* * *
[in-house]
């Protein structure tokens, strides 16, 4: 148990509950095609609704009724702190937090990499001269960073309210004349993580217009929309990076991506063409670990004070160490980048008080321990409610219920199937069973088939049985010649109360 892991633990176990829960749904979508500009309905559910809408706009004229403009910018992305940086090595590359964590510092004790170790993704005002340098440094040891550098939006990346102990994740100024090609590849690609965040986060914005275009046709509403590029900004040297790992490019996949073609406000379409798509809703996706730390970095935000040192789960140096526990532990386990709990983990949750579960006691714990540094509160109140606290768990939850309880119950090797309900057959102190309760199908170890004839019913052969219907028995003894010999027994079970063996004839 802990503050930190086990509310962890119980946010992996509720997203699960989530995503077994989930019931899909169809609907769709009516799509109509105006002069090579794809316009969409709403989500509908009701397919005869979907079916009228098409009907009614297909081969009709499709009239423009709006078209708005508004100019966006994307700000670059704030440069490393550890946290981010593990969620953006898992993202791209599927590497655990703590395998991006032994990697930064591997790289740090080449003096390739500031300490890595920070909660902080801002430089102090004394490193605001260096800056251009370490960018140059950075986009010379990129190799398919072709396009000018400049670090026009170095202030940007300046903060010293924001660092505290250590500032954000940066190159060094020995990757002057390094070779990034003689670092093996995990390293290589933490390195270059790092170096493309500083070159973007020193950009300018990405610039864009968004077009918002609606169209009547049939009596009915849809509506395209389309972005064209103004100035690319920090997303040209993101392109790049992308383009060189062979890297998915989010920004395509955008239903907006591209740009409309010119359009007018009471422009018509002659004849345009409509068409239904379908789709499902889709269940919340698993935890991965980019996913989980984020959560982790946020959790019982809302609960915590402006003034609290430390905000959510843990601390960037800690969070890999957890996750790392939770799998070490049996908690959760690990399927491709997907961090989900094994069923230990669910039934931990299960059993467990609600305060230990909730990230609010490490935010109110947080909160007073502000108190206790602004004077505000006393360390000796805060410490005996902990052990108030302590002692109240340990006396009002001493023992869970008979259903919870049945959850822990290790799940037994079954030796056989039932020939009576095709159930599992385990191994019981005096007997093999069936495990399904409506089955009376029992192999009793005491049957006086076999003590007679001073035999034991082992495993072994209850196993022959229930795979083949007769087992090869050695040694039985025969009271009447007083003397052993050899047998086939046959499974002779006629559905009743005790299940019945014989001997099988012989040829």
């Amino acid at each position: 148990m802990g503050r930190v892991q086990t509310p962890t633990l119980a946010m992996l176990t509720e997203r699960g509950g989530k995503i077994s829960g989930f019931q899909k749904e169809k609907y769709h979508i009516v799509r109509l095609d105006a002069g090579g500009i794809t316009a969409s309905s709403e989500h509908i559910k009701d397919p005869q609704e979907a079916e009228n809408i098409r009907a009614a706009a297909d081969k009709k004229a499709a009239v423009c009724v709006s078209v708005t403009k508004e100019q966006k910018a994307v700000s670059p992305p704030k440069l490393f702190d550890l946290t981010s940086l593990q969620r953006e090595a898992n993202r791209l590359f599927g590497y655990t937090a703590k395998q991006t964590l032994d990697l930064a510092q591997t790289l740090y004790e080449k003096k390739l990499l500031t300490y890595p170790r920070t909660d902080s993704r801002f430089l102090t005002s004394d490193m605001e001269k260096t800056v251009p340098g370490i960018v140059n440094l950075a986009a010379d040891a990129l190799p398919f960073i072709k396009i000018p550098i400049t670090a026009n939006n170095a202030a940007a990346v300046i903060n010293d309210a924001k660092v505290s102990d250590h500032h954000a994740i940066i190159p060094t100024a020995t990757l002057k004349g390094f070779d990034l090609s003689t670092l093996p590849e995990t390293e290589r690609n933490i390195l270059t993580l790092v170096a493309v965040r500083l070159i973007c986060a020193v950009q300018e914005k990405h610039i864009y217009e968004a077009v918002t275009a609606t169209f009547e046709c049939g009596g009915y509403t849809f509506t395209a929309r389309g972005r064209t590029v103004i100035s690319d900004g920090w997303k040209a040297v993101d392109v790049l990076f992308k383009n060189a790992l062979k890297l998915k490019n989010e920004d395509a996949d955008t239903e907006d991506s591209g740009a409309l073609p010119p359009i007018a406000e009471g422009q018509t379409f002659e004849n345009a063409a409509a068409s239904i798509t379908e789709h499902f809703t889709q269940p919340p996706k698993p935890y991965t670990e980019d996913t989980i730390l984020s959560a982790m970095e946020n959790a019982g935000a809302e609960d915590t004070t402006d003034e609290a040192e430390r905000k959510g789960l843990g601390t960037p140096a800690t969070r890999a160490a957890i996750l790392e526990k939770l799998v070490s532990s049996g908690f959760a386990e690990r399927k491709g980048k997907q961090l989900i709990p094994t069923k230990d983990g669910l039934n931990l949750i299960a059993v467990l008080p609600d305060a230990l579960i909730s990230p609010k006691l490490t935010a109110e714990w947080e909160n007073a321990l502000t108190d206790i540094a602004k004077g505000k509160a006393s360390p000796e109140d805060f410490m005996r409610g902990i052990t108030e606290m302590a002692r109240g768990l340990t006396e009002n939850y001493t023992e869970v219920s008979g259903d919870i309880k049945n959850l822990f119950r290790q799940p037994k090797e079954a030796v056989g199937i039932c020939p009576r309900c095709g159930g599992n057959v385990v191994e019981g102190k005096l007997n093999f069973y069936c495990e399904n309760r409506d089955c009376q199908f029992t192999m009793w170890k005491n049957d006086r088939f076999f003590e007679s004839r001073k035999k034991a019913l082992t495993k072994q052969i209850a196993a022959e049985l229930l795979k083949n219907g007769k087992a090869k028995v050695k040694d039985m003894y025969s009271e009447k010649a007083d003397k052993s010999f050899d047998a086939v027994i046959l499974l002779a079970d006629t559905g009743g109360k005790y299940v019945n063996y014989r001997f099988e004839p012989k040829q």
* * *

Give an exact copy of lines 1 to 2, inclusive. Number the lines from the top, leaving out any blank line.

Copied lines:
[in-house]
């Protein structure tokens, strides 16, 4: 148990509950095609609704009724702190937090990499001269960073309210004349993580217009929309990076991506063409670990004070160490980048008080321990409610219920199937069973088939049985010649109360 892991633990176990829960749904979508500009309905559910809408706009004229403009910018992305940086090595590359964590510092004790170790993704005002340098440094040891550098939006990346102990994740100024090609590849690609965040986060914005275009046709509403590029900004040297790992490019996949073609406000379409798509809703996706730390970095935000040192789960140096526990532990386990709990983990949750579960006691714990540094509160109140606290768990939850309880119950090797309900057959102190309760199908170890004839019913052969219907028995003894010999027994079970063996004839 802990503050930190086990509310962890119980946010992996509720997203699960989530995503077994989930019931899909169809609907769709009516799509109509105006002069090579794809316009969409709403989500509908009701397919005869979907079916009228098409009907009614297909081969009709499709009239423009709006078209708005508004100019966006994307700000670059704030440069490393550890946290981010593990969620953006898992993202791209599927590497655990703590395998991006032994990697930064591997790289740090080449003096390739500031300490890595920070909660902080801002430089102090004394490193605001260096800056251009370490960018140059950075986009010379990129190799398919072709396009000018400049670090026009170095202030940007300046903060010293924001660092505290250590500032954000940066190159060094020995990757002057390094070779990034003689670092093996995990390293290589933490390195270059790092170096493309500083070159973007020193950009300018990405610039864009968004077009918002609606169209009547049939009596009915849809509506395209389309972005064209103004100035690319920090997303040209993101392109790049992308383009060189062979890297998915989010920004395509955008239903907006591209740009409309010119359009007018009471422009018509002659004849345009409509068409239904379908789709499902889709269940919340698993935890991965980019996913989980984020959560982790946020959790019982809302609960915590402006003034609290430390905000959510843990601390960037800690969070890999957890996750790392939770799998070490049996908690959760690990399927491709997907961090989900094994069923230990669910039934931990299960059993467990609600305060230990909730990230609010490490935010109110947080909160007073502000108190206790602004004077505000006393360390000796805060410490005996902990052990108030302590002692109240340990006396009002001493023992869970008979259903919870049945959850822990290790799940037994079954030796056989039932020939009576095709159930599992385990191994019981005096007997093999069936495990399904409506089955009376029992192999009793005491049957006086076999003590007679001073035999034991082992495993072994209850196993022959229930795979083949007769087992090869050695040694039985025969009271009447007083003397052993050899047998086939046959499974002779006629559905009743005790299940019945014989001997099988012989040829």